What does his team say about him?
Thaddeus Young: “From Day 1, he’s been a guy who’s been integrated. Last year he did a lot for us, he guarded some of the best guys on the court and made a lot of trey-balls.”
“I know he stays to himself a lot,” Darren Collison said. “But I’m glad he’s getting attention. He deserves it. The thing with Bogey is, he doesn’t care, and I say that in a good way.”
“He’s a bit of a loner, but that’s OK because I’m a loner, too,” assistant coach Bill Bayno said. “Sometimes I see him at the (downtown Indianapolis) Whole Foods. He’s usually by himself.”
Head coach Nate McMillan: “He’s one of those guys I have to say ‘whoa’ to. He just keeps showing growth in his game because we’re using him differently now and we’re depending on him more.”
Bayno, on Bogdanovic’s impending free agency this offseason: “I’m just praying we don’t lose him.”
On a scale from Jokic to J.R. Smith, how irrational is his confidence?
A good step below scalding-hot-soup-throwing, but confident enough to pull-up from 30 feet on occasion—I’d characterize it as sneaky irrational. There’s a stepback in his arsenal, too, as well as plenty of aggressive drives to the rim. He plays unafraid. Speaking of J.R. Smith ...
What’s been his biggest moment so far?
In last season’s playoffs, Bogdanovic threatened LeBron’s reign for a game when he went off for 30 points, took over the fourth quarter, and hit a dagger in Smith’s face. This season, his best moment has been the 37-point, seven-rebound, four-assist performance he put together against the Wolves three weeks ago. He also scored 35 in a win over Denver on Sunday, which gave him his third 30-plus-point game of the season after having only one such performance in the first three years of his career.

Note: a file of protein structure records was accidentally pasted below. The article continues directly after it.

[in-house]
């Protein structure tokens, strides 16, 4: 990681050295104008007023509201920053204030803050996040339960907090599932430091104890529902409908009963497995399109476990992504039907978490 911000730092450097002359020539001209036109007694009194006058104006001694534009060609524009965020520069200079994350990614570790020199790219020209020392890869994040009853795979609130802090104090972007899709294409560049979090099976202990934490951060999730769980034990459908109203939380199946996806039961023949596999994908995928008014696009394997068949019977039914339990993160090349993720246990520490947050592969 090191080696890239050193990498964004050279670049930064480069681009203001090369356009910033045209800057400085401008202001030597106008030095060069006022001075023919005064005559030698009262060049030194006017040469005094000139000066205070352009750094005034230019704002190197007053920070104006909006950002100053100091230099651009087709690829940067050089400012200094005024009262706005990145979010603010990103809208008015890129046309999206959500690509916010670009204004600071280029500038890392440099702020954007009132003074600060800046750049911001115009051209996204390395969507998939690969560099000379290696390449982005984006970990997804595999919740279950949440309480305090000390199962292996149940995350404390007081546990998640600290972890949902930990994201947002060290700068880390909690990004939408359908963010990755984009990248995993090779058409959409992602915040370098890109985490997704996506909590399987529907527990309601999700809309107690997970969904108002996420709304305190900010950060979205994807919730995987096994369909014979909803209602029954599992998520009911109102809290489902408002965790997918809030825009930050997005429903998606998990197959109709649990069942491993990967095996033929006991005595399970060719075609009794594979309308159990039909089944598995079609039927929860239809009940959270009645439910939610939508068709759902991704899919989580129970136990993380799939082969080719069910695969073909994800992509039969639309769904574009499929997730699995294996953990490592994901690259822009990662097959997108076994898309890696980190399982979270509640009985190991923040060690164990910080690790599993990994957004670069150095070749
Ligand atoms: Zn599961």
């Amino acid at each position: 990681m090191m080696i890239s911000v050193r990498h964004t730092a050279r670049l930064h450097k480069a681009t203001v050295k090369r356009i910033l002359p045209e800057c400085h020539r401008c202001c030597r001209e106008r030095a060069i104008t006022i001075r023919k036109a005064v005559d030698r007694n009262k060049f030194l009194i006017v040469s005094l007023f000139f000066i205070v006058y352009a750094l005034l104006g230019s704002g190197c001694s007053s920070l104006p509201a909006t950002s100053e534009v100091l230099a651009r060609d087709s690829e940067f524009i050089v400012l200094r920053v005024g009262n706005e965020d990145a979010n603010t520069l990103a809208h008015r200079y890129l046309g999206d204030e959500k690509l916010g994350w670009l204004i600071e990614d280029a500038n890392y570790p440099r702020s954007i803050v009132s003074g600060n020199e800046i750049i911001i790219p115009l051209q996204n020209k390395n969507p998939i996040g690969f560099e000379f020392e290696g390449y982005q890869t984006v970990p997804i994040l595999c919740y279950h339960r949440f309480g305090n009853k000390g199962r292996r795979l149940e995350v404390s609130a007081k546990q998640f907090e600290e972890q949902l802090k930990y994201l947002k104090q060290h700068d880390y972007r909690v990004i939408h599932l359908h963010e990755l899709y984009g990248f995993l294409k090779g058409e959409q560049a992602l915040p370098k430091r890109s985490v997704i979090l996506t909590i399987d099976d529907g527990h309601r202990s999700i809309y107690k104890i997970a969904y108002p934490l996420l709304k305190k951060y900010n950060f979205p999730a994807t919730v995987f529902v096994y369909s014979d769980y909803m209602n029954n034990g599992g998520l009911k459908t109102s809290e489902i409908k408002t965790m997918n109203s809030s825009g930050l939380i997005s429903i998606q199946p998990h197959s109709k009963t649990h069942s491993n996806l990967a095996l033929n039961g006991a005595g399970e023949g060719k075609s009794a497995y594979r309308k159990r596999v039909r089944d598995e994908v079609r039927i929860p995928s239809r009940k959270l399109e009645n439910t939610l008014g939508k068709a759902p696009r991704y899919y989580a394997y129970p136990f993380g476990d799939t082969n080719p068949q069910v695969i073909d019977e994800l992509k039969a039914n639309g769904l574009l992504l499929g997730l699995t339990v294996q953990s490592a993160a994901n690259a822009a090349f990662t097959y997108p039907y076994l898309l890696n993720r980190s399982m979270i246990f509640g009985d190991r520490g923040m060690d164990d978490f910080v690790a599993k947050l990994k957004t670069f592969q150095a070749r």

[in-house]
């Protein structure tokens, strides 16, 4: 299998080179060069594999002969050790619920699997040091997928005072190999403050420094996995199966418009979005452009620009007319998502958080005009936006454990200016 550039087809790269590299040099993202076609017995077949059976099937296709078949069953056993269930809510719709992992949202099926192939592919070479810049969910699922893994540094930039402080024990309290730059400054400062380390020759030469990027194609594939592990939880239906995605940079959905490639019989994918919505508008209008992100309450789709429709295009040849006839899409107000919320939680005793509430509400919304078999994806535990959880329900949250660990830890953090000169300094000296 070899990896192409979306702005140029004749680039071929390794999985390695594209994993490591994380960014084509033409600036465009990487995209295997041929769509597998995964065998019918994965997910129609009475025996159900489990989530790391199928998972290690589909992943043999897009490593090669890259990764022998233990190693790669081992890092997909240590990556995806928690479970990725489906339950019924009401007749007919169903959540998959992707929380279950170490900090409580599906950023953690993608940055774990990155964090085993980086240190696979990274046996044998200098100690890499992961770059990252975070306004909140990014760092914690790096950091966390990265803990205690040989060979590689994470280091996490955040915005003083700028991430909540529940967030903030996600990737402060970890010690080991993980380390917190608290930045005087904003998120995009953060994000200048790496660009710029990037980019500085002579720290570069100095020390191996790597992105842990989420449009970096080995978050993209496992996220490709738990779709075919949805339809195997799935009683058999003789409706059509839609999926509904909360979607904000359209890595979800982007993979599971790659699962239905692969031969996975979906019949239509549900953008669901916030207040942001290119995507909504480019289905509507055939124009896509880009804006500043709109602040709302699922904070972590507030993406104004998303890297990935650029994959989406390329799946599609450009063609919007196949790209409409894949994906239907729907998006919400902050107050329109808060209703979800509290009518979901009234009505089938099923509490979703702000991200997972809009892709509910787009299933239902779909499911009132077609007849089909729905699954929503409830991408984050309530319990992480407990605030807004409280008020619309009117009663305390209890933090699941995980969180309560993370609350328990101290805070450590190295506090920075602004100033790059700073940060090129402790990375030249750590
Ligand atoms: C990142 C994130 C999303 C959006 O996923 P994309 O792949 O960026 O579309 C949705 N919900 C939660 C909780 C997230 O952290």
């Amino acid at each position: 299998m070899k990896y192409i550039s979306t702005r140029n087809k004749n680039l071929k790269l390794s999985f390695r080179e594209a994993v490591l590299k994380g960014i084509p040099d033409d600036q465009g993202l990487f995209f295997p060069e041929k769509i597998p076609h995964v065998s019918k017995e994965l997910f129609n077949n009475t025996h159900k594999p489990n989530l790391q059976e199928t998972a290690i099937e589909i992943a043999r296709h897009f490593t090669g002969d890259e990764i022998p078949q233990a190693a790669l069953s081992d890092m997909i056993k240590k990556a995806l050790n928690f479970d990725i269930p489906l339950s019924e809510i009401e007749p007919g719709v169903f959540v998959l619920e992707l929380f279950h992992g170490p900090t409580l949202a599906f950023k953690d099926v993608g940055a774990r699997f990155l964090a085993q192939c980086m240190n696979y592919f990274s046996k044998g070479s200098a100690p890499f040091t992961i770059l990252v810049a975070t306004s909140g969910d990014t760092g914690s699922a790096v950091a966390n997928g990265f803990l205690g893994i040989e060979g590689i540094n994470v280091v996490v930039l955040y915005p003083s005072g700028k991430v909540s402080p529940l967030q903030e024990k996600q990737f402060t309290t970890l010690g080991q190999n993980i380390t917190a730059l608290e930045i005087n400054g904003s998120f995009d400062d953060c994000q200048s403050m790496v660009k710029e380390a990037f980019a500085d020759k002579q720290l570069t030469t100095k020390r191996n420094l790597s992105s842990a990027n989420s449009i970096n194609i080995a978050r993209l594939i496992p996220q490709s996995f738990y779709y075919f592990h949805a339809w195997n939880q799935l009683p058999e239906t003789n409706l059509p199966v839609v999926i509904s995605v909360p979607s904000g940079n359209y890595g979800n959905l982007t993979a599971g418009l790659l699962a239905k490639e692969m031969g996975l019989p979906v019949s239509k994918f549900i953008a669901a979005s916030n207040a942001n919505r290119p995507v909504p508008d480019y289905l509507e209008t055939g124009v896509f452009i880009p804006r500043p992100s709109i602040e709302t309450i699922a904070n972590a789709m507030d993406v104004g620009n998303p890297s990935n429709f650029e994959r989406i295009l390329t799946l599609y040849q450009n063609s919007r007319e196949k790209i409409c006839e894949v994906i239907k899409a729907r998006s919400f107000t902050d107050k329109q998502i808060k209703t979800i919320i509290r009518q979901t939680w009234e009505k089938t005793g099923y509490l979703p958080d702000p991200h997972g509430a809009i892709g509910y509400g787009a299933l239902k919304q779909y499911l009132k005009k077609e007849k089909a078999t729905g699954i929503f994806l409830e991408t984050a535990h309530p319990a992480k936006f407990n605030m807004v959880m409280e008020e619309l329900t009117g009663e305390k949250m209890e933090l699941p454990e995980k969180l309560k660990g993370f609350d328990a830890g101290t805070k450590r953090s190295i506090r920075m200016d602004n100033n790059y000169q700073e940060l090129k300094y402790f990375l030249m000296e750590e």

Why might he swing a playoff game?
In short: his scoring. Bogdanovic’s game has grown to a point where he can be the team’s no. 1 option at times. The Pacers can count on him to make shots when he has the hot hand, and when he doesn’t (like in the four games preceding his dismantling of the Nuggets, when he went a combined 2-of-14 from beyond the arc), he can drive to the basket (he’s shooting over 68 percent within 3 feet of the rim) or dish to a teammate to trade a good shot for a better shot. Even with all that, though, his 4.7 attempts a game seem measly compared with the league’s other top shooters. Come playoff time, it’ll be interesting to see whether that number rises—it should. The Pacers’ identity has carried them this far, but in the postseason, they may have to loosen up and give Bogdanovic more opportunities to just let it fly.